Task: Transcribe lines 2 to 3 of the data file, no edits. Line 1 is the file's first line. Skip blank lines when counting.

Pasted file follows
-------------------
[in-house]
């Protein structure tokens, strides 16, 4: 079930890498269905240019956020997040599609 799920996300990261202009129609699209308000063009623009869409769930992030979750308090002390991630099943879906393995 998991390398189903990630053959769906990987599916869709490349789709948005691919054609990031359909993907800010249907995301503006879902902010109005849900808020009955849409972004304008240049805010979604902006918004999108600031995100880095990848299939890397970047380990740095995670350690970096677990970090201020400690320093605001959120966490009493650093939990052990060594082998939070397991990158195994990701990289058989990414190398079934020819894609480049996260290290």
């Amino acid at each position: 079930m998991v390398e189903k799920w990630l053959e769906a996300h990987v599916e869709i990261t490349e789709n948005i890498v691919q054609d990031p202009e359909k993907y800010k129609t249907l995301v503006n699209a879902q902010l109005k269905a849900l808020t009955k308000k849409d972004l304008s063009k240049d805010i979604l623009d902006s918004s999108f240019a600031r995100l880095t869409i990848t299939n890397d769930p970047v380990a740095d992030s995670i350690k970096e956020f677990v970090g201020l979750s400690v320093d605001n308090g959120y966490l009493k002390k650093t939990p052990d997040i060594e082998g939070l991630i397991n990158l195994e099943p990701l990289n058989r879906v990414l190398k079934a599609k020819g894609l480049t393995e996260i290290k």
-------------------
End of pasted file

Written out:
């Protein structure tokens, strides 16, 4: 079930890498269905240019956020997040599609 799920996300990261202009129609699209308000063009623009869409769930992030979750308090002390991630099943879906393995 998991390398189903990630053959769906990987599916869709490349789709948005691919054609990031359909993907800010249907995301503006879902902010109005849900808020009955849409972004304008240049805010979604902006918004999108600031995100880095990848299939890397970047380990740095995670350690970096677990970090201020400690320093605001959120966490009493650093939990052990060594082998939070397991990158195994990701990289058989990414190398079934020819894609480049996260290290």
């Amino acid at each position: 079930m998991v390398e189903k799920w990630l053959e769906a996300h990987v599916e869709i990261t490349e789709n948005i890498v691919q054609d990031p202009e359909k993907y800010k129609t249907l995301v503006n699209a879902q902010l109005k269905a849900l808020t009955k308000k849409d972004l304008s063009k240049d805010i979604l623009d902006s918004s999108f240019a600031r995100l880095t869409i990848t299939n890397d769930p970047v380990a740095d992030s995670i350690k970096e956020f677990v970090g201020l979750s400690v320093d605001n308090g959120y966490l009493k002390k650093t939990p052990d997040i060594e082998g939070l991630i397991n990158l195994e099943p990701l990289n058989r879906v990414l190398k079934a599609k020819g894609l480049t393995e996260i290290k």